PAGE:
Chuck Schumer On Eliminating The Filibuster: 'Nothing's Off The Table'

Democrats could scrap the rule if they retake the Senate in November.

The top Democrat in the Senate reiterated on Tuesday his openness to eliminating the filibuster, the upper chamber’s requirement that many bills can advance only with the support of 60 votes.

“Once we get the majority we’ll discuss it in our caucus. Nothing’s off the table,” Senate Minority Leader Chuck Schumer (D-N.Y.) told HuffPost at a weekly press conference.

Schumer gave a similar answer last year when asked about eliminating the filibuster. But his position on the matter is arguably even more meaningful now given that his party is facing an increasing likelihood of retaking the upper chamber.

The effort to nix the long-standing Senate tradition gained even more steam recently after former Vice President Joe Biden, the presumptive Democratic nominee in 2020, opened the door to doing so if Republicans unfairly obstruct his agenda if he is elected president in November.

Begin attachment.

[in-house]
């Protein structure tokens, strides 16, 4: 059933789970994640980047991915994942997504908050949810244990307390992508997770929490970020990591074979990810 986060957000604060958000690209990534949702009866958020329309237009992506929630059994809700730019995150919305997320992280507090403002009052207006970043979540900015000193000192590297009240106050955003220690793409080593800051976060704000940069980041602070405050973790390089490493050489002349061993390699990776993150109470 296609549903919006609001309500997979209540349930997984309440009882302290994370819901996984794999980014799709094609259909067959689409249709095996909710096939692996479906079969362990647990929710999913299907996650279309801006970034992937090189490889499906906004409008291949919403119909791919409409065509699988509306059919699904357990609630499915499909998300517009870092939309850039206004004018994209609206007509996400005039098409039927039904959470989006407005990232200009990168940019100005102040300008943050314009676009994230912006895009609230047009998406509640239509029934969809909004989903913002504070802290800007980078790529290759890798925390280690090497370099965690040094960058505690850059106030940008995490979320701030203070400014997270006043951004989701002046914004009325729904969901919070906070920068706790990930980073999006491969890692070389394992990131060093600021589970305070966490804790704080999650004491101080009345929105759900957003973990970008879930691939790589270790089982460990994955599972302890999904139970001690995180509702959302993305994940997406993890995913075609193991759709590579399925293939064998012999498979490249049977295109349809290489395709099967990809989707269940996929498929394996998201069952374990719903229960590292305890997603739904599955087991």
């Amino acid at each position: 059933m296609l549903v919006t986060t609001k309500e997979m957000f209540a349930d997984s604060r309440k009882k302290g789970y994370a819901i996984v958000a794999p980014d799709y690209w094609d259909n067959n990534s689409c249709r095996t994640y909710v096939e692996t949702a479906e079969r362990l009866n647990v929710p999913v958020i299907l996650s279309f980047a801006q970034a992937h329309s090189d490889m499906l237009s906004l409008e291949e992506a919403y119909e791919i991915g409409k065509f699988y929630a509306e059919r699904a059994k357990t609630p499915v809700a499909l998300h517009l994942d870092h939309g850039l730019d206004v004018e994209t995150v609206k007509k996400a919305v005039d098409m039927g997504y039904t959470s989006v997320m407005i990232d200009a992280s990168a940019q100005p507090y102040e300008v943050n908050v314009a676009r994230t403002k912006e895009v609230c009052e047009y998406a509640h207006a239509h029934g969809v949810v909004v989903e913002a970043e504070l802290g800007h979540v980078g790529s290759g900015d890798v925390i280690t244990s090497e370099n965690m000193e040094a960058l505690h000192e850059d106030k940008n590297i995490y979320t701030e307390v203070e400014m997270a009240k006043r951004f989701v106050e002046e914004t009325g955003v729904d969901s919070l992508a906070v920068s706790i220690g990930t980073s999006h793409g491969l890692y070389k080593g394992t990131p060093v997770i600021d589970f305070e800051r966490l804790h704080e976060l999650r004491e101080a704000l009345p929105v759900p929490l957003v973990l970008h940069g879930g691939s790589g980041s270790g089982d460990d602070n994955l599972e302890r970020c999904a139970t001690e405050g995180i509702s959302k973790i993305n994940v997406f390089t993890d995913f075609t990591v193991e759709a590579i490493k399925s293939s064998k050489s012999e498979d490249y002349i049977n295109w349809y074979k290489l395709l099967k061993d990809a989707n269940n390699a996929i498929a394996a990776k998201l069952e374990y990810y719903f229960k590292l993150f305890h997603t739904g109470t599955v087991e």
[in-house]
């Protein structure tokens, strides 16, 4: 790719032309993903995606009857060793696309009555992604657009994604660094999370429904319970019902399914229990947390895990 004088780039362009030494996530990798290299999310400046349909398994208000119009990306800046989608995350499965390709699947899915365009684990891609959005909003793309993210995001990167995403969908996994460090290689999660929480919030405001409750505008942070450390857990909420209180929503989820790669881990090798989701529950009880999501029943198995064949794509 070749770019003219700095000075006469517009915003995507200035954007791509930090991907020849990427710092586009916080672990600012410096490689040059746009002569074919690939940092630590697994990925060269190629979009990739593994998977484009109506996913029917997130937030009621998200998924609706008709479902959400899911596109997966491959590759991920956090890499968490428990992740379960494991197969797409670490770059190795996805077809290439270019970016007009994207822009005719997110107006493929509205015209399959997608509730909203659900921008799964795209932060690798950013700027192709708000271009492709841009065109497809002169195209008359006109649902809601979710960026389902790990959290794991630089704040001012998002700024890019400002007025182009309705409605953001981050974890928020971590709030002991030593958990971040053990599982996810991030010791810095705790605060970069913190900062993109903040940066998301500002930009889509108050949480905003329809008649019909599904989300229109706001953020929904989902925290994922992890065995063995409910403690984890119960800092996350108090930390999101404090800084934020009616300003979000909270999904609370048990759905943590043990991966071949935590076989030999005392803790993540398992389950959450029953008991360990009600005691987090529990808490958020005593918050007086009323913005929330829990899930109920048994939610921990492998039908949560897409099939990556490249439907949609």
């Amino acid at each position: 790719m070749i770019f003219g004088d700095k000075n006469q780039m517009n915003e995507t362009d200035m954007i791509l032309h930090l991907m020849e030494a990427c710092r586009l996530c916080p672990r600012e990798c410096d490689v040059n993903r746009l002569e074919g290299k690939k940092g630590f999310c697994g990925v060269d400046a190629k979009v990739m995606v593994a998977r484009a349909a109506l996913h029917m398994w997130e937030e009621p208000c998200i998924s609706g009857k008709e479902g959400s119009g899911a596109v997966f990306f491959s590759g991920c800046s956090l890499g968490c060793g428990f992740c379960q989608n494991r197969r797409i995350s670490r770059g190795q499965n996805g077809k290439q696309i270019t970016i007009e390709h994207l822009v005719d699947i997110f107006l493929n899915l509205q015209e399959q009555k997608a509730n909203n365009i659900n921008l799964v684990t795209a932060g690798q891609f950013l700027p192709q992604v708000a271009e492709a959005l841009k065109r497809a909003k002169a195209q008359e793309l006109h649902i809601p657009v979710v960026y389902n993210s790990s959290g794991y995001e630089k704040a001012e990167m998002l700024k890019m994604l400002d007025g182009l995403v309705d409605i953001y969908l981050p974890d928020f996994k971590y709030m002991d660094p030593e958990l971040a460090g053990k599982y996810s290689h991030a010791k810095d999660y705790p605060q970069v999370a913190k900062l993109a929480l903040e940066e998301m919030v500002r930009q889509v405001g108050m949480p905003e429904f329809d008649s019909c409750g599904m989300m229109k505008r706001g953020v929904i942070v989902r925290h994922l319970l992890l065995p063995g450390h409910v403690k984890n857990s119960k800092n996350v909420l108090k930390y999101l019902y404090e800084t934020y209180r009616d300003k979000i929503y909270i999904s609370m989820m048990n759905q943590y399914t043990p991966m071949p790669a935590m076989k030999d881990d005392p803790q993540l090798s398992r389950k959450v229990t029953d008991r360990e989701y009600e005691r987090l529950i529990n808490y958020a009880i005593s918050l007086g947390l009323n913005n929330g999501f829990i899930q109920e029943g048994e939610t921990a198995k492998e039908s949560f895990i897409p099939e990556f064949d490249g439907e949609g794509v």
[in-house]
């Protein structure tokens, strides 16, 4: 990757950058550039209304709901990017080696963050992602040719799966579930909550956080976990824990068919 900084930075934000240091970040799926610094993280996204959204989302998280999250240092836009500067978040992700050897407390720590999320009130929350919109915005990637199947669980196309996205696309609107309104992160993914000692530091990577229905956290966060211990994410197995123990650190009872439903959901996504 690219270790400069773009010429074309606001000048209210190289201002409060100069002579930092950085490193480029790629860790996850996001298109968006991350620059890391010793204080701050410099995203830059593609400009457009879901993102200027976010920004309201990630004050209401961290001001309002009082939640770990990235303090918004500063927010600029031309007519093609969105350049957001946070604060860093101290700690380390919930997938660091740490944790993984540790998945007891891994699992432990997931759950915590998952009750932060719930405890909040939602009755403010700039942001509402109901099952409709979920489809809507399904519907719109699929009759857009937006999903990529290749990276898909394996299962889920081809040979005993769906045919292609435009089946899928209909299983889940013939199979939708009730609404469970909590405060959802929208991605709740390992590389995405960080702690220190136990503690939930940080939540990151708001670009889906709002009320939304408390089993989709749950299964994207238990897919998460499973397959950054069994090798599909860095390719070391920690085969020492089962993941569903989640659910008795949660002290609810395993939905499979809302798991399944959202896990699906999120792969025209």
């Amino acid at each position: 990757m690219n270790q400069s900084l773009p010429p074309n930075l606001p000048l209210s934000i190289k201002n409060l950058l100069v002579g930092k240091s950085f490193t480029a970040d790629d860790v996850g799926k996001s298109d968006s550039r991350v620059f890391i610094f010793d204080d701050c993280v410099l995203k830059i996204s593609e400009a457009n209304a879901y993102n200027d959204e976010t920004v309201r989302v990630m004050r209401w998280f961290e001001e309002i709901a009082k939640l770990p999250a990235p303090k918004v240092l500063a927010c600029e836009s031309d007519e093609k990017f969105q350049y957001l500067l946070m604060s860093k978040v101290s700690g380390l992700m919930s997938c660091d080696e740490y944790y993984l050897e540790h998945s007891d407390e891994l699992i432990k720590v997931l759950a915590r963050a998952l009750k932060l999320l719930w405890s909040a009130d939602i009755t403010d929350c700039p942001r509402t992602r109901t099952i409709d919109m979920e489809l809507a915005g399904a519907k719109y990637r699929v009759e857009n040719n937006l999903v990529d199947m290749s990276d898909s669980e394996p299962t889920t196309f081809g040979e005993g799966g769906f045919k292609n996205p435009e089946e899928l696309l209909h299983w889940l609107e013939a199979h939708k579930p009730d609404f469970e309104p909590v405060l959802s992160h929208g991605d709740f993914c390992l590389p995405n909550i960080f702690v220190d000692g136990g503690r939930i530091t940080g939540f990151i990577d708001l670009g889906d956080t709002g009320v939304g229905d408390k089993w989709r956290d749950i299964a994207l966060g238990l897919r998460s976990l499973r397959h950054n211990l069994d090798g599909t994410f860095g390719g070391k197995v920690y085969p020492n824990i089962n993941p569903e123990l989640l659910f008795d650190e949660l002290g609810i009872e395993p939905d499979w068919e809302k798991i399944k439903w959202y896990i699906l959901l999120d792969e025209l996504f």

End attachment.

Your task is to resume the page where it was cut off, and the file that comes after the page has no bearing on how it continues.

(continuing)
Biden, a longtime defender of the rule, said earlier this month it would “depend on how obstreperous they become,” referring to Senate Republicans.

He added, “I have not supported the elimination of the filibuster ... but I think you have to just take a look at it.”

The filibuster isn’t enshrined in the Constitution, but starting in the 1800s it evolved as a Senate rule. It allows 41 senators in the 100-member chamber to block bills from proceeding to a final vote.

Many on the left fear that Republicans will abuse the filibuster to block much of Biden’s agenda should he be elected president. Democrats will need almost total unanimity in their caucus ― 51 votes ― to get rid of it.

Senate Majority Leader Mitch McConnell (R-Ky.), however, recently warned Democrats they would regret eliminating the filibuster unilaterally.

“I think the important thing for our Democratic friends to remember is that you might not be in total control in the future,” McConnell said in June. “Any time you start fiddling around with the rules of the Senate, I think you always need to put yourself in the other fellow’s shoes and just imagine what might happen when the winds shift.”

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